There has been much said about the reported mental illness of the 31-year-old killer, about how he had only recently started following the radical Islamist ideology. Perhaps the nature of this attack was different from Paris, Istanbul, Baghdad or Manhattan? No. Even if the details are different, it's more of the same. And it is quite obviously, for lack of a better word, war. Needless to say, a very different war than the one for Algerian independence — both in its ends and means.
The Eiffel Tower on July 14 — Photo: Aurelien Foucault/ZUMA
In the wake of the Nov. 13 attacks in Paris, the British debated whether to join France and the U.S. in airstrikes against the Islamist State (ISIS) terror group in Syria. In a memorable speech in Parliament, Labour leader Hilary Benn, laid out what the West is up against with ISIS:
"We are here faced by fascists — not just their calculated brutality, but their belief that they are superior to every single one of us in the chamber tonight, and the people we represent.
They hold us in contempt. They hold our values in contempt. They hold our belief in tolerance and decency in contempt. They hold our democracy, the means by which we will make our decision tonight, in contempt. And what we know about fascists is that they need to be defeated."
But beyond military action abroad, the trickier question is how to fight this war on the home front, and not kill the ideals of the French Republic in the process.
Power of myths
In his 2011 book Sapiens, historian Yuval Noah Harari explains how the human race managed to rise from a relatively insignificant species to eventually conquer the planet, largely thanks to our unique ability for "mass cooperation." One of Harari's most provocative theses is that such cooperation — everything from the establishment of villages and nations to local business contracts and global religions — has been made possible for millennia by the use of "myths" that are (falsely) propagated as verifiable truths, based on divine authority or natural law, or both. In current terms, this would apply to both ISIS's bloodthirsty Islamist self-proclaimed caliphate, and the Enlightenment ideas of freedom, equality and human rights that were born somewhere between Philadelphia and Paris. Thomas Jefferson wrote:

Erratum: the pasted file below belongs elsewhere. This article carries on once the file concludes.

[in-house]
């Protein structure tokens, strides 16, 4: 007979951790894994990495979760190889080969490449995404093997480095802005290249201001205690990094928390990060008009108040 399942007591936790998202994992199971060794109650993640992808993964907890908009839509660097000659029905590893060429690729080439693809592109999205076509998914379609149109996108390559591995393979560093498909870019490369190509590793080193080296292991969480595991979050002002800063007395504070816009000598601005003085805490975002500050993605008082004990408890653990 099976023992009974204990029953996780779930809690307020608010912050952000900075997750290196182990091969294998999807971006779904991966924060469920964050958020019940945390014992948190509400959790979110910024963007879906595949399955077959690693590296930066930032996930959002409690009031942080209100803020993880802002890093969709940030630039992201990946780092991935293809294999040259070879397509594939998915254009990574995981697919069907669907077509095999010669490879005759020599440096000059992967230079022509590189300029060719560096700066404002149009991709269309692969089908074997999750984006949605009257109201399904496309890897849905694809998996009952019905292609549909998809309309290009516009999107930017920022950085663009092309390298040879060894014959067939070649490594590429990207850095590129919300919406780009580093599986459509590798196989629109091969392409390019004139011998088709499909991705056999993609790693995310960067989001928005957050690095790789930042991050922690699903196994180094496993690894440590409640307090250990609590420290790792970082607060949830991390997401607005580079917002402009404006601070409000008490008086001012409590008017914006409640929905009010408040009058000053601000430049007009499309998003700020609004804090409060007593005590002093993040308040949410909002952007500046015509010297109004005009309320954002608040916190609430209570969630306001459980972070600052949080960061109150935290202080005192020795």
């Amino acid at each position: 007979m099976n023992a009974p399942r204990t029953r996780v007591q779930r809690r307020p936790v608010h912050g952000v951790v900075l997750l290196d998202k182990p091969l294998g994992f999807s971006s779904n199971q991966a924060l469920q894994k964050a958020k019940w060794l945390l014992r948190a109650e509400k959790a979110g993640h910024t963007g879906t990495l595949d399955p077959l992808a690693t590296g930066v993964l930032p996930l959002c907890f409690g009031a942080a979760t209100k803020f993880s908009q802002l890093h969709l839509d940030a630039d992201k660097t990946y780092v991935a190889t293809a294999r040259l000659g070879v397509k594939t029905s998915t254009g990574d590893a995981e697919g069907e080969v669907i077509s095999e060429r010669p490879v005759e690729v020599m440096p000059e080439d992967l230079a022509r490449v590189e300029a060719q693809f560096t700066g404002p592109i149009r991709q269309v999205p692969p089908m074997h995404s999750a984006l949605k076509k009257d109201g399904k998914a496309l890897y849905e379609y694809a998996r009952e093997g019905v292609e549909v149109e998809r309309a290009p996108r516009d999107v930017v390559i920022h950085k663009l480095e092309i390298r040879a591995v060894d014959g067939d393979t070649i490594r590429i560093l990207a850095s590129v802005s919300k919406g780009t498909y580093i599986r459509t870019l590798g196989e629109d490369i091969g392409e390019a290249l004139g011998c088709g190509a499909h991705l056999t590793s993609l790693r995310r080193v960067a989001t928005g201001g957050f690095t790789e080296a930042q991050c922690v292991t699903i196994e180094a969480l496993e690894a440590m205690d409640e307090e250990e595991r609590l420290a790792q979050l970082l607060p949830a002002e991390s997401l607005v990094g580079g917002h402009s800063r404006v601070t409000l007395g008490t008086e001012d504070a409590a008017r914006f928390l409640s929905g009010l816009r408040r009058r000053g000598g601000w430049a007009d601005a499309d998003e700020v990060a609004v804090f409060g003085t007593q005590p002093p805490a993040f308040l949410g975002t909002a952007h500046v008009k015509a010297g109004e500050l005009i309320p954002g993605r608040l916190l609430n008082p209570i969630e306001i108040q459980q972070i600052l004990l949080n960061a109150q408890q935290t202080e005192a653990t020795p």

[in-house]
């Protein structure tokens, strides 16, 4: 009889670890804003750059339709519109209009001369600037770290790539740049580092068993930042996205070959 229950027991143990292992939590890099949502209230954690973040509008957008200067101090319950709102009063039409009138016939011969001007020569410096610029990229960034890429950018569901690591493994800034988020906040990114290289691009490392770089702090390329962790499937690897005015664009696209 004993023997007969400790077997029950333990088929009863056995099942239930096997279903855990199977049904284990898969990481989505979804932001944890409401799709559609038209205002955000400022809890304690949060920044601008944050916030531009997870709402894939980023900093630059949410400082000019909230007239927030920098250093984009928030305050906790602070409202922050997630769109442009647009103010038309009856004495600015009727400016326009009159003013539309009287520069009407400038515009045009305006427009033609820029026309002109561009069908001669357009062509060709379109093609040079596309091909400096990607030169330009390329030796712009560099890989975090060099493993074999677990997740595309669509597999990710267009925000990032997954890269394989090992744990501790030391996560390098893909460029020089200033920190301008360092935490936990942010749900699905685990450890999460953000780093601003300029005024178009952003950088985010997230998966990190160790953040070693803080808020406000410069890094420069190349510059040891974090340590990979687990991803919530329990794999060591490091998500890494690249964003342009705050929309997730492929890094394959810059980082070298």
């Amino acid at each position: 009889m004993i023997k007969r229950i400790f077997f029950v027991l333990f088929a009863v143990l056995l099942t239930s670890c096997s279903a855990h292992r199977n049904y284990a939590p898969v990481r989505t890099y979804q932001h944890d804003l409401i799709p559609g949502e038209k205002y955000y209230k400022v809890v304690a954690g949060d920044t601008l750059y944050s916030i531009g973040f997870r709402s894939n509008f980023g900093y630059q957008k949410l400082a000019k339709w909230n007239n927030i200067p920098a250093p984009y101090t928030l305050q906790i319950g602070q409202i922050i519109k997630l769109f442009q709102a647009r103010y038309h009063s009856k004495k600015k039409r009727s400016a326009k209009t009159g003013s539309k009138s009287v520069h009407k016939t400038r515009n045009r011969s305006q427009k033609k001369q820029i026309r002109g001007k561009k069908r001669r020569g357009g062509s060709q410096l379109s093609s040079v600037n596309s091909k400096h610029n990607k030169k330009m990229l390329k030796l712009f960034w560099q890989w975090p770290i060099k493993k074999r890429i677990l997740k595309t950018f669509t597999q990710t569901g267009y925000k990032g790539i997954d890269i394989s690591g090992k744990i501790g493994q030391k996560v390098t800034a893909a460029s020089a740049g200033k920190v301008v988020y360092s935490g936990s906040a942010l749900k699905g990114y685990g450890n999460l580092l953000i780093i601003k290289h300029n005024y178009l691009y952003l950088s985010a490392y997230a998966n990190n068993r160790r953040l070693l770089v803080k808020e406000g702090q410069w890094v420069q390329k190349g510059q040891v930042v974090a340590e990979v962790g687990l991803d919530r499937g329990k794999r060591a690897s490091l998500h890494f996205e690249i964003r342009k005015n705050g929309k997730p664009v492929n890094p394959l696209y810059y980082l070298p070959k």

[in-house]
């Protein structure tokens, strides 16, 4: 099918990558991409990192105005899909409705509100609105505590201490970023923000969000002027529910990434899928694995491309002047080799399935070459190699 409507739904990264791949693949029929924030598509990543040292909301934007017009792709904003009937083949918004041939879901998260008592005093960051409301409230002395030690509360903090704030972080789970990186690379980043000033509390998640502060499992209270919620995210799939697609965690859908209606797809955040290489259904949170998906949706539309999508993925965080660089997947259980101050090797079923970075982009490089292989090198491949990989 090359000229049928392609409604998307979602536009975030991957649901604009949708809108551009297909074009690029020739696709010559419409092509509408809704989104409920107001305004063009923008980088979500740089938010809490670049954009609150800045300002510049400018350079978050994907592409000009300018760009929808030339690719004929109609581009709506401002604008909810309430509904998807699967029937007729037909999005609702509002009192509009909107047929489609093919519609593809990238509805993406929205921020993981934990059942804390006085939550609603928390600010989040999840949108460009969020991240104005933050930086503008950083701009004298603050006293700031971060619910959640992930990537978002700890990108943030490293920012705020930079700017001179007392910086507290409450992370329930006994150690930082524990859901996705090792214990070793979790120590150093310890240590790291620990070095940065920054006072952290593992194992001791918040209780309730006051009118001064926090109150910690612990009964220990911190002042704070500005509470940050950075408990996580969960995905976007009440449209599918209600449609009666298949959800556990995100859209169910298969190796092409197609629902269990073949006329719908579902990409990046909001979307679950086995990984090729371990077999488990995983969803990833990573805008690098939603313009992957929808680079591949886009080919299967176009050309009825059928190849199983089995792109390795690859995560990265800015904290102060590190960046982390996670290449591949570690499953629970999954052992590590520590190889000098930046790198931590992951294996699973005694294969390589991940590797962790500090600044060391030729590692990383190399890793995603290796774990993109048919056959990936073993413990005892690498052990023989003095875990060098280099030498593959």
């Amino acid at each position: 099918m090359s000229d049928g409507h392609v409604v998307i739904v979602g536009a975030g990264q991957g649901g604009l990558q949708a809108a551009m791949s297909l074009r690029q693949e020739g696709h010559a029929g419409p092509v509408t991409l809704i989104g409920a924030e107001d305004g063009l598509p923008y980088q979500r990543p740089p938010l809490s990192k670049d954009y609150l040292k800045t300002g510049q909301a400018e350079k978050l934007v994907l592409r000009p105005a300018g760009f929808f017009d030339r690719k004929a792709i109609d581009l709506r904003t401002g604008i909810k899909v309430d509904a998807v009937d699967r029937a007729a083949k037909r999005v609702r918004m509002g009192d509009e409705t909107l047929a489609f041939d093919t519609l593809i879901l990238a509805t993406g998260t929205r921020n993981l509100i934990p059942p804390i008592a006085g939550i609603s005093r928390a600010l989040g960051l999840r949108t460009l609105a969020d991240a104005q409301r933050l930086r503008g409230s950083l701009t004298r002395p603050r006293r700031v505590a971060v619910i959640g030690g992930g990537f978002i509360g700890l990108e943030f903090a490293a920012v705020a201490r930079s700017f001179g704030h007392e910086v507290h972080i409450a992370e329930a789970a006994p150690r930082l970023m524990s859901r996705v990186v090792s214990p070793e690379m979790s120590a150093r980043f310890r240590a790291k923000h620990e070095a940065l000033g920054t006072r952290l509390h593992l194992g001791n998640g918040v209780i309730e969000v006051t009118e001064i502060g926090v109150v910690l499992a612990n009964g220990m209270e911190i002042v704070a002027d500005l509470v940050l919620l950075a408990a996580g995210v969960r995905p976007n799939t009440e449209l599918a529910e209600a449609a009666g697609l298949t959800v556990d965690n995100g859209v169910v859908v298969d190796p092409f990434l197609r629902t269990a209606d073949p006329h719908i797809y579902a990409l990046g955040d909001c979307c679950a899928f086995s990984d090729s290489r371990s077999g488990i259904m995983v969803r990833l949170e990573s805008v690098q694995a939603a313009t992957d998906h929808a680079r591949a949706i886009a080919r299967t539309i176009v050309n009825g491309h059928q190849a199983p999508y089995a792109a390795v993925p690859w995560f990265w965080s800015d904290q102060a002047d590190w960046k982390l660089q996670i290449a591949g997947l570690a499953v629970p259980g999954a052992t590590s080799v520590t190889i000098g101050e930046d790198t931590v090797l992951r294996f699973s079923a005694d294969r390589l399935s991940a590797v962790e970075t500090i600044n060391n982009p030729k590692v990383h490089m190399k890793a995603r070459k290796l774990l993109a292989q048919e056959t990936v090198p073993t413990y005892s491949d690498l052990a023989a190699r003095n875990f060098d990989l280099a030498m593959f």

"We hold these truths to be self-evident, that all men are created equal, that they are endowed by the creator with certain unalienable rights, that among these are life, liberty and the pursuit of happiness."
Harari says: No, there is nothing either natural or "self-evident" in these or any other such principles.
Still, even if Jefferson and Lafayette were selling myths, centuries later so many of us can't imagine life without them, while others are still ready to die to obtain them. Despite the failings of the nations that have relied on them as organizing principles, the principles themselves continue to represent a path to human progress in the best sense of the term.
The more frightening lesson in Harari's book is that the sheer scale of human history makes our supposedly self-evident progress look immensely small and fragile. We must, with both care and commitment, fight for it. So here's to the "myth" of the French Revolution, and seeing you at the fireworks next summer.
*Jeff Israely is the editor of Worldcrunch